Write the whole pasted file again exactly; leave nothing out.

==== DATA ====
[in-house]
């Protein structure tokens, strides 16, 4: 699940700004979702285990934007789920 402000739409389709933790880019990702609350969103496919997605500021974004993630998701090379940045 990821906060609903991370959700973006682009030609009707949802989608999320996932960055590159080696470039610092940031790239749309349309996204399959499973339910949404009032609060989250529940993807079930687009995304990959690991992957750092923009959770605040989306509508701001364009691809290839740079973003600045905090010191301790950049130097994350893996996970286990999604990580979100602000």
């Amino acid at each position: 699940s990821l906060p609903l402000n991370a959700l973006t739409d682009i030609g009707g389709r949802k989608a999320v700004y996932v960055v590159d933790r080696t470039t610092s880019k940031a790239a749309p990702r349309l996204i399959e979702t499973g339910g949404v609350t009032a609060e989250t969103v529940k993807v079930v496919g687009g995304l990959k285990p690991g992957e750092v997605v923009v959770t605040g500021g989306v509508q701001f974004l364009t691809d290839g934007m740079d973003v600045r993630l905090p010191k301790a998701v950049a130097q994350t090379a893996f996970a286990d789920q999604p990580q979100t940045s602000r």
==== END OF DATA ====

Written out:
[in-house]
């Protein structure tokens, strides 16, 4: 699940700004979702285990934007789920 402000739409389709933790880019990702609350969103496919997605500021974004993630998701090379940045 990821906060609903991370959700973006682009030609009707949802989608999320996932960055590159080696470039610092940031790239749309349309996204399959499973339910949404009032609060989250529940993807079930687009995304990959690991992957750092923009959770605040989306509508701001364009691809290839740079973003600045905090010191301790950049130097994350893996996970286990999604990580979100602000």
């Amino acid at each position: 699940s990821l906060p609903l402000n991370a959700l973006t739409d682009i030609g009707g389709r949802k989608a999320v700004y996932v960055v590159d933790r080696t470039t610092s880019k940031a790239a749309p990702r349309l996204i399959e979702t499973g339910g949404v609350t009032a609060e989250t969103v529940k993807v079930v496919g687009g995304l990959k285990p690991g992957e750092v997605v923009v959770t605040g500021g989306v509508q701001f974004l364009t691809d290839g934007m740079d973003v600045r993630l905090p010191k301790a998701v950049a130097q994350t090379a893996f996970a286990d789920q999604p990580q979100t940045s602000r």